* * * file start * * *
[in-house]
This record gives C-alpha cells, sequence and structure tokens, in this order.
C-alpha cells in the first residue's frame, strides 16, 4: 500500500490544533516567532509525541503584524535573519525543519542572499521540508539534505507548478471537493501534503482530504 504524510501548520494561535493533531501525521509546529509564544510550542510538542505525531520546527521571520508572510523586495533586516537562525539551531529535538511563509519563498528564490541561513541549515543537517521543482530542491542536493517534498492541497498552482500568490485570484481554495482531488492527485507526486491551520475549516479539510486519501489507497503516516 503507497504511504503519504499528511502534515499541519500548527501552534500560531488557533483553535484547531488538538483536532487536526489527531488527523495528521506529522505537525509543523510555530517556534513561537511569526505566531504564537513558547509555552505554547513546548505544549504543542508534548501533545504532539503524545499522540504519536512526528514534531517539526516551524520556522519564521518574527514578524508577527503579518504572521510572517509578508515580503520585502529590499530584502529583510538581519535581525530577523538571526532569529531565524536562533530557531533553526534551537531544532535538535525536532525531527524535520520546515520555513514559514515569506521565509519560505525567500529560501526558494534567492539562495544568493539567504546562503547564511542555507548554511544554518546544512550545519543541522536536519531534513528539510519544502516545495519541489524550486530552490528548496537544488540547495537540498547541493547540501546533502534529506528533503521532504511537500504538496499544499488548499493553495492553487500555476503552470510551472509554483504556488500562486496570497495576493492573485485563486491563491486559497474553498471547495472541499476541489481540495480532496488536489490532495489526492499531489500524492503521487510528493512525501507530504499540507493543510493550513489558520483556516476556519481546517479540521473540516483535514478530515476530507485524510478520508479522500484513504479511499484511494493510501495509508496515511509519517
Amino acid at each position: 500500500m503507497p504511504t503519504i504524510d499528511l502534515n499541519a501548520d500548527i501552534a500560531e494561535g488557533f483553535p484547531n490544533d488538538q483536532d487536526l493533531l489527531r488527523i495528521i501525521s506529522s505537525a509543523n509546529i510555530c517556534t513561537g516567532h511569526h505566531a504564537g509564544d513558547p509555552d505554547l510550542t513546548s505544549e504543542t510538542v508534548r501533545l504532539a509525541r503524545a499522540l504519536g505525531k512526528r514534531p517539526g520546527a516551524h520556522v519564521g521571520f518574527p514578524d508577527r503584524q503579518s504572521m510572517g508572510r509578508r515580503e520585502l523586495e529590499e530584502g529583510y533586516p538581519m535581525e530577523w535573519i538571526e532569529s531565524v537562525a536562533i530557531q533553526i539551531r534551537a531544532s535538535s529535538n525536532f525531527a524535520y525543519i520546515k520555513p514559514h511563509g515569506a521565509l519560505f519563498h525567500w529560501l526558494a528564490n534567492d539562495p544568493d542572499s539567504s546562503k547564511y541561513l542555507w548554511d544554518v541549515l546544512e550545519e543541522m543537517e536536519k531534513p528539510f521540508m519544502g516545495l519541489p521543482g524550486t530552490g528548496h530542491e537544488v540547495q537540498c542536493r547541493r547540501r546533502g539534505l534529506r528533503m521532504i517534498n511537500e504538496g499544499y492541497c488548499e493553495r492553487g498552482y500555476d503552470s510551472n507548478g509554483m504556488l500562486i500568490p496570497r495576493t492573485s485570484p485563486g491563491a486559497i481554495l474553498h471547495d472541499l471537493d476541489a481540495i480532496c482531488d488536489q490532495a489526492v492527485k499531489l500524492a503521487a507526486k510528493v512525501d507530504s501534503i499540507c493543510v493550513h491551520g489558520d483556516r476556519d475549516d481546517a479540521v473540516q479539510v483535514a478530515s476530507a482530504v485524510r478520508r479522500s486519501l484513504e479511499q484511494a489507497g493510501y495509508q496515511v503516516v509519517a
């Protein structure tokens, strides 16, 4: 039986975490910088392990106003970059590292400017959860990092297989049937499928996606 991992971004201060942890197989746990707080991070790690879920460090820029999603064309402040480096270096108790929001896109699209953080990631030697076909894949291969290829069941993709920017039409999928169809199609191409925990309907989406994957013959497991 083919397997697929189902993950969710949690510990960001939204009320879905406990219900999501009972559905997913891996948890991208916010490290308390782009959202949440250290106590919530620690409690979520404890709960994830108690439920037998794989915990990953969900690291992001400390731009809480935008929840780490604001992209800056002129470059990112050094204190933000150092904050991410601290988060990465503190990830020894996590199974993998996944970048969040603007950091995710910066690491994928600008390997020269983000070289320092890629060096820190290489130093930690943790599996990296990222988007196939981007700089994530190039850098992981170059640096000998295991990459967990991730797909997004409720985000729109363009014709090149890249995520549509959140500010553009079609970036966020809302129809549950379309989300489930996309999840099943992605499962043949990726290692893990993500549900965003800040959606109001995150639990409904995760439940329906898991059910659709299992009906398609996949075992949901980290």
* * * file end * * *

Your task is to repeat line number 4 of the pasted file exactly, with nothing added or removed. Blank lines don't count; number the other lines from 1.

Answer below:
Amino acid at each position: 500500500m503507497p504511504t503519504i504524510d499528511l502534515n499541519a501548520d500548527i501552534a500560531e494561535g488557533f483553535p484547531n490544533d488538538q483536532d487536526l493533531l489527531r488527523i495528521i501525521s506529522s505537525a509543523n509546529i510555530c517556534t513561537g516567532h511569526h505566531a504564537g509564544d513558547p509555552d505554547l510550542t513546548s505544549e504543542t510538542v508534548r501533545l504532539a509525541r503524545a499522540l504519536g505525531k512526528r514534531p517539526g520546527a516551524h520556522v519564521g521571520f518574527p514578524d508577527r503584524q503579518s504572521m510572517g508572510r509578508r515580503e520585502l523586495e529590499e530584502g529583510y533586516p538581519m535581525e530577523w535573519i538571526e532569529s531565524v537562525a536562533i530557531q533553526i539551531r534551537a531544532s535538535s529535538n525536532f525531527a524535520y525543519i520546515k520555513p514559514h511563509g515569506a521565509l519560505f519563498h525567500w529560501l526558494a528564490n534567492d539562495p544568493d542572499s539567504s546562503k547564511y541561513l542555507w548554511d544554518v541549515l546544512e550545519e543541522m543537517e536536519k531534513p528539510f521540508m519544502g516545495l519541489p521543482g524550486t530552490g528548496h530542491e537544488v540547495q537540498c542536493r547541493r547540501r546533502g539534505l534529506r528533503m521532504i517534498n511537500e504538496g499544499y492541497c488548499e493553495r492553487g498552482y500555476d503552470s510551472n507548478g509554483m504556488l500562486i500568490p496570497r495576493t492573485s485570484p485563486g491563491a486559497i481554495l474553498h471547495d472541499l471537493d476541489a481540495i480532496c482531488d488536489q490532495a489526492v492527485k499531489l500524492a503521487a507526486k510528493v512525501d507530504s501534503i499540507c493543510v493550513h491551520g489558520d483556516r476556519d475549516d481546517a479540521v473540516q479539510v483535514a478530515s476530507a482530504v485524510r478520508r479522500s486519501l484513504e479511499q484511494a489507497g493510501y495509508q496515511v503516516v509519517a